Tuesday, November 1, 2011

First results with Phenidone/Ascorbate developer and learning to use it.

My first experiments with this developer resulted in underdeveloped films.
To demontrate what it looks like I'll post these images here.

Take a look at the shadows. There is no details in the shadows. The highlights have some details, but not like it should be. The tonal scale is somewhat strange. Not directly short, but there is something missing. Grains are also visible. All kinds of microscopic dust shows up so to make a half-decent image it takes a lot of cloning away dust spots.

I tweaked the settings of the scanner in all ways to make some useable scans.

This image is captured on a Kentmere 400 film, shot at ISO 400.
Take a look at the shadows. No details!

This is a crop from the previous image.
Here it is easier to see that the shadows lacks details.

I have use an unsharp mask to increase sharpness. This makes the grains and scanner artifacts more visible.

The images are useable, but not perfect.
This is the results from thin and underdeveloped negatives.

You can get this from using any developer, including Caffenol and this one.

Michael mentiones that the activity in this blend is a bit off the sweetspot, so the development times is a bit longer than anticipated.

In addition to this, I used the temperature-time correction chart at Digitaltruth to correct development time for 23C instead of 20C. It seems that this chart isn't correct for this film and this developer. Reading Kodaks charts reveals that they are different for each film and developer. Both time differences and slope of the curve varies from film type to film type.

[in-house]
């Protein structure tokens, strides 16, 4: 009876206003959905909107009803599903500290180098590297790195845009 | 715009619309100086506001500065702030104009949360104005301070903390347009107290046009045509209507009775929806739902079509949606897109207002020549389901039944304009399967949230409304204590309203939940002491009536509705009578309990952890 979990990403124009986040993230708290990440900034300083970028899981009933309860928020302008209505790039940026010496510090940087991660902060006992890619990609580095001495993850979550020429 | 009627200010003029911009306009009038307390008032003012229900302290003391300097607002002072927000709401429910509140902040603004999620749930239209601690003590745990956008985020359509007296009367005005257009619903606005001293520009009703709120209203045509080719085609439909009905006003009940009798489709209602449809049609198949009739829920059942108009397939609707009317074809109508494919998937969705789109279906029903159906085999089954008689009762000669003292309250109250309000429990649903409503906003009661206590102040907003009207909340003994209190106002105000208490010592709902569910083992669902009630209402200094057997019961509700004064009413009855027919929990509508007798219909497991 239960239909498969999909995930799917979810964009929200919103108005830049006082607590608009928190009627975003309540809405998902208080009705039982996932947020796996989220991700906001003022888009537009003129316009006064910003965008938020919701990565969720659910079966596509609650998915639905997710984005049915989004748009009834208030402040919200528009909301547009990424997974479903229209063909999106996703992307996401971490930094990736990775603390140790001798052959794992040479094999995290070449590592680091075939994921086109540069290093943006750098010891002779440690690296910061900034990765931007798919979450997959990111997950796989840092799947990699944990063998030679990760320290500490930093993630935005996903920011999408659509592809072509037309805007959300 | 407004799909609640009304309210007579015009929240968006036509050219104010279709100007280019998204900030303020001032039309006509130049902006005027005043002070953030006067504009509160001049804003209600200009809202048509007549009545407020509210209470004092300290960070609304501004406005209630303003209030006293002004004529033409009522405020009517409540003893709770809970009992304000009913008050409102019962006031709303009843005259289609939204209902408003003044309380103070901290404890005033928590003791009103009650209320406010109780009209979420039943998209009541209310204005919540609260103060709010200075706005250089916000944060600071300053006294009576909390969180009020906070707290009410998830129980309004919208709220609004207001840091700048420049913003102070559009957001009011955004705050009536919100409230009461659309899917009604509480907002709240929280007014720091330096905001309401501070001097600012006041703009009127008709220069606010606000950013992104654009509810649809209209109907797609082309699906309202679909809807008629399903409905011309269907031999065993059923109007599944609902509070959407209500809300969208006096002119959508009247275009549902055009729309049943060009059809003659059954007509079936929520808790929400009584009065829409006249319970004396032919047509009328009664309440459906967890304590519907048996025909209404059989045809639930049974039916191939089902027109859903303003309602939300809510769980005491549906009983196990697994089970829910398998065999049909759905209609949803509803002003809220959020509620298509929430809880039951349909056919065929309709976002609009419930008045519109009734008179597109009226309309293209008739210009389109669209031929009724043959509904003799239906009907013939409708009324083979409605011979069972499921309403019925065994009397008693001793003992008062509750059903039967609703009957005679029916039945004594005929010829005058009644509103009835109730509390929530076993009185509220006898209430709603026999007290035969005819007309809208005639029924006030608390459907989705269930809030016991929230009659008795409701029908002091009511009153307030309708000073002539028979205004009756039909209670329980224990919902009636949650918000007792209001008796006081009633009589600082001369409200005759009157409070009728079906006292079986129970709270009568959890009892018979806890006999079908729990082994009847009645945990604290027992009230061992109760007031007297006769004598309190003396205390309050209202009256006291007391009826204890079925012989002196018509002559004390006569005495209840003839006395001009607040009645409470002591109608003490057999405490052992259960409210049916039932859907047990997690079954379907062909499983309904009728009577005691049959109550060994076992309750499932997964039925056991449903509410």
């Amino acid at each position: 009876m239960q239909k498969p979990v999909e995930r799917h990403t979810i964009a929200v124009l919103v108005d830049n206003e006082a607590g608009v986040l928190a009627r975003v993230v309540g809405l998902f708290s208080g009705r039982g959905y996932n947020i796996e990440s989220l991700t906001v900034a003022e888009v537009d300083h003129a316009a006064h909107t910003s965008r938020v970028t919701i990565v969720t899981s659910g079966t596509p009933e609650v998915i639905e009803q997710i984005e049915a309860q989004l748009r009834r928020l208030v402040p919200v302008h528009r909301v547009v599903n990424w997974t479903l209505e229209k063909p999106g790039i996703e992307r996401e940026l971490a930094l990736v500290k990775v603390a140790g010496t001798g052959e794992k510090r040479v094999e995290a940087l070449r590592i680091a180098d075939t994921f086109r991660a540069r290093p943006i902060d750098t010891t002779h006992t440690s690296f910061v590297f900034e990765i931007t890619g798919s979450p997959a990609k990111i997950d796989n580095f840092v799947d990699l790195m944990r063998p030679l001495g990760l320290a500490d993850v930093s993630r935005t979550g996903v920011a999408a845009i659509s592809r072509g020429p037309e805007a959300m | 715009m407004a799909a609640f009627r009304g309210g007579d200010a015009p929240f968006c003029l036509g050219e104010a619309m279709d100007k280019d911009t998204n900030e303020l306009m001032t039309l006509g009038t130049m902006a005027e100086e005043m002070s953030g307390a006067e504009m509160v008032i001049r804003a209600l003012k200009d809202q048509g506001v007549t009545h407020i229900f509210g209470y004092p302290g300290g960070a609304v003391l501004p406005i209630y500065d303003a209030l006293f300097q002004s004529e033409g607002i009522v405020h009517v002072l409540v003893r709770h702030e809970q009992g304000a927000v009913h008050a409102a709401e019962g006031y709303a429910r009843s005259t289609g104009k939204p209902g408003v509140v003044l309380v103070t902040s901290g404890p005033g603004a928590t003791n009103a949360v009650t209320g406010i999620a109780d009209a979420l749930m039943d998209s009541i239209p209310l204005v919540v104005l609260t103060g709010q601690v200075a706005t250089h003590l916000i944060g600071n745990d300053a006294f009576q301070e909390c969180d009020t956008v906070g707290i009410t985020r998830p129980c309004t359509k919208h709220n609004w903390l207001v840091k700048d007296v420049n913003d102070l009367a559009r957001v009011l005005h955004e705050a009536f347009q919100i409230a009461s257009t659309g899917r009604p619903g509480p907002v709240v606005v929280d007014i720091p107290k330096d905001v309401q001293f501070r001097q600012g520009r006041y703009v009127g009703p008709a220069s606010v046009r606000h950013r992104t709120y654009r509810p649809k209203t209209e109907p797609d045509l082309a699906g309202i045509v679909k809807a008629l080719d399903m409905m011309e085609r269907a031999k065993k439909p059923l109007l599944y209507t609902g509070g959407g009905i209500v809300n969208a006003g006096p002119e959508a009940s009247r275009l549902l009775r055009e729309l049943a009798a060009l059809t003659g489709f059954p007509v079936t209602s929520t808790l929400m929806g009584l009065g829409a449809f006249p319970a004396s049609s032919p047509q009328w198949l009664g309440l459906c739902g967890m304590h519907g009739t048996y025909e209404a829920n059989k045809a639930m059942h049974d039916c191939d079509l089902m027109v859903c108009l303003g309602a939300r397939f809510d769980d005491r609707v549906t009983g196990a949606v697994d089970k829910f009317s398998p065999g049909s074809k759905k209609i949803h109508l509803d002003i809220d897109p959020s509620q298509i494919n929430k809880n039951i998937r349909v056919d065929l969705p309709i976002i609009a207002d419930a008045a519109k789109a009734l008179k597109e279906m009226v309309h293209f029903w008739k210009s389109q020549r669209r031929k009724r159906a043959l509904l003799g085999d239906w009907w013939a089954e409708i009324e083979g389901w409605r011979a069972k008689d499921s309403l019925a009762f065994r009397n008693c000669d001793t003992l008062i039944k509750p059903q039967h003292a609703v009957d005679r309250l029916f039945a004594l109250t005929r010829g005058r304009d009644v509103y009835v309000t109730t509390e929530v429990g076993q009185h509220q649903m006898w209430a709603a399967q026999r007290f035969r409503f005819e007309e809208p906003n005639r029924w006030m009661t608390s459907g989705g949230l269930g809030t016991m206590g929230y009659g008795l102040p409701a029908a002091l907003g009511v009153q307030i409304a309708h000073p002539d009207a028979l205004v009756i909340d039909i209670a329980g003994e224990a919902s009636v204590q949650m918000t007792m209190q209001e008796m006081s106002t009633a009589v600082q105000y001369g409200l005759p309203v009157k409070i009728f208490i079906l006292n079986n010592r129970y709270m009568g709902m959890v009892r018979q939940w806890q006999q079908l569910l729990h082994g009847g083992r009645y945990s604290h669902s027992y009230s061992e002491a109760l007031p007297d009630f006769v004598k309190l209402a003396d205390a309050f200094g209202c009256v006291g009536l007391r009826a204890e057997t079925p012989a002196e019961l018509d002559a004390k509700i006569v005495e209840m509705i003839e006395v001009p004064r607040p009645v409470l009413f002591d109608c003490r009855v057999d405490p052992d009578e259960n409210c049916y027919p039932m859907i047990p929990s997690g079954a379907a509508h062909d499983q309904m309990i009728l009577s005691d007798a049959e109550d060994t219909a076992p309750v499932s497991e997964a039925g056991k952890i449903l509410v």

Increasing development baseline time from 6.5 minutes to 8.5 minutes and NOT correcting for 22C temperature gave me the close to perfect negatives for the images I posted earlier today.
Not correcting for temperature will give about 0.4 stops push according to the time-temp chart and push-processing tables. Looking at the negatives I will say that it may be about 0.2 stops push. Nothing to worry too much about with other words.

This image is from the last fil through the developer. Take a look at the shadow details in this image. There is a lot more detail in the shadows. The scanner software was not tweaked in any way to get this image. Just set white and black points. Turned down brightness just a tad.
The image has much better tonality and the grains are quite fine. The scanner hasn't generated any strange artifacts caused by a thin negative. All in all a much better result.

Some small adjustments now, and we have a real good developer.


  1. Looks like your dev times are lining up more with Xtol 1:1 than D-76. This dev is more similar to Xtol anyway as Xtol is essentially ascorbate + phenidone + sulfite while D-76 is metol + hydroquinone + sulfite.

  2. I don't know what else you guys have in mind but I would like to suggest a few test candidates as well.

    The first is PCB (20g borax + 6g ascorbic acid + 0.15g phenidone in 1L water) for a re-usable developer. It just seems to go on and on with no change in activity.

    The second is an adjustable one-shot dev using a 1% metaborate solution (6.92g borax + 1.45g lye in 1L water) and varying amounts of PC-Glycol (10g ascorbic acid + 0.25g phenidone + propylene glycol to 100mL). Using the pc-glycol at 20mL/L in the metaborate solution activity is similar to D-76 and you can go as low as 8mL/L pc-glycol for a much slower stand developer (this is PCM). I tested 20mL/L, 16mL/L, 12mL/L, 8mL/L, 4mL/L as this is easy for me to measure in a 250mL tank (5mL, 4mL, 3mL, 2mL, 1mL).

    I find making PC-Glycol as above is a very convient way of keeping ascorbic acid + phenidone in ideal proportions ready to make whatever dev I want by varying the PC-Glycol quantity and the alkali.

    I received an e-mail some time ago from someone that tried the PCM developer and they found it worked well for them.